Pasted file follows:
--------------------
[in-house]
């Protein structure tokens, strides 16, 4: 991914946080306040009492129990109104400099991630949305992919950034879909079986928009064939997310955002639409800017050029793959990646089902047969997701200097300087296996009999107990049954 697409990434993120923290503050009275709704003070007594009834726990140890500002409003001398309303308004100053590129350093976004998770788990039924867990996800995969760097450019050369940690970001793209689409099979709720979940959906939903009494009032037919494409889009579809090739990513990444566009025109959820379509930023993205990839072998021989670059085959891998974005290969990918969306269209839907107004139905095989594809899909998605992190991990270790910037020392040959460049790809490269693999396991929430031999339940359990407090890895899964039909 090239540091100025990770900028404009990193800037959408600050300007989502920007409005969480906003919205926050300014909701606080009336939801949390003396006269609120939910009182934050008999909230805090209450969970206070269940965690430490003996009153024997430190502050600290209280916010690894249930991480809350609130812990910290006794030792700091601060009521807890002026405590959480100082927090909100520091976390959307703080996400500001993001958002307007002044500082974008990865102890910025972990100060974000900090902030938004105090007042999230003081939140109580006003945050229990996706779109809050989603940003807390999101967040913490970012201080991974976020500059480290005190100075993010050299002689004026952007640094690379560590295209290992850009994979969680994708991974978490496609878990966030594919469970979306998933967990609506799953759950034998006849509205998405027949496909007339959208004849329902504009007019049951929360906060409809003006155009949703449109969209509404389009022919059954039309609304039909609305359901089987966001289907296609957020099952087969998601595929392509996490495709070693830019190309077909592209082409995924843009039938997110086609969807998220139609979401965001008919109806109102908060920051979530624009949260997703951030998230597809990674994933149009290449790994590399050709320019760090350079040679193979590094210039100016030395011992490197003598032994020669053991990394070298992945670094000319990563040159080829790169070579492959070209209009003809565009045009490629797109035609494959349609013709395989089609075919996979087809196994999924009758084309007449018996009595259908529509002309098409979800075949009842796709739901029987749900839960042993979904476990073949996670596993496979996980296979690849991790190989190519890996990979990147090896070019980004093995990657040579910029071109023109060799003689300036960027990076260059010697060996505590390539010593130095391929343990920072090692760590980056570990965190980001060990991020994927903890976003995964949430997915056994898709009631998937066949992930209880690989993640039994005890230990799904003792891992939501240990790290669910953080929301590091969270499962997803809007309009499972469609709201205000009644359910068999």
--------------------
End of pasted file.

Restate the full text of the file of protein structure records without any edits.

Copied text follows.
[in-house]
């Protein structure tokens, strides 16, 4: 991914946080306040009492129990109104400099991630949305992919950034879909079986928009064939997310955002639409800017050029793959990646089902047969997701200097300087296996009999107990049954 697409990434993120923290503050009275709704003070007594009834726990140890500002409003001398309303308004100053590129350093976004998770788990039924867990996800995969760097450019050369940690970001793209689409099979709720979940959906939903009494009032037919494409889009579809090739990513990444566009025109959820379509930023993205990839072998021989670059085959891998974005290969990918969306269209839907107004139905095989594809899909998605992190991990270790910037020392040959460049790809490269693999396991929430031999339940359990407090890895899964039909 090239540091100025990770900028404009990193800037959408600050300007989502920007409005969480906003919205926050300014909701606080009336939801949390003396006269609120939910009182934050008999909230805090209450969970206070269940965690430490003996009153024997430190502050600290209280916010690894249930991480809350609130812990910290006794030792700091601060009521807890002026405590959480100082927090909100520091976390959307703080996400500001993001958002307007002044500082974008990865102890910025972990100060974000900090902030938004105090007042999230003081939140109580006003945050229990996706779109809050989603940003807390999101967040913490970012201080991974976020500059480290005190100075993010050299002689004026952007640094690379560590295209290992850009994979969680994708991974978490496609878990966030594919469970979306998933967990609506799953759950034998006849509205998405027949496909007339959208004849329902504009007019049951929360906060409809003006155009949703449109969209509404389009022919059954039309609304039909609305359901089987966001289907296609957020099952087969998601595929392509996490495709070693830019190309077909592209082409995924843009039938997110086609969807998220139609979401965001008919109806109102908060920051979530624009949260997703951030998230597809990674994933149009290449790994590399050709320019760090350079040679193979590094210039100016030395011992490197003598032994020669053991990394070298992945670094000319990563040159080829790169070579492959070209209009003809565009045009490629797109035609494959349609013709395989089609075919996979087809196994999924009758084309007449018996009595259908529509002309098409979800075949009842796709739901029987749900839960042993979904476990073949996670596993496979996980296979690849991790190989190519890996990979990147090896070019980004093995990657040579910029071109023109060799003689300036960027990076260059010697060996505590390539010593130095391929343990920072090692760590980056570990965190980001060990991020994927903890976003995964949430997915056994898709009631998937066949992930209880690989993640039994005890230990799904003792891992939501240990790290669910953080929301590091969270499962997803809007309009499972469609709201205000009644359910068999």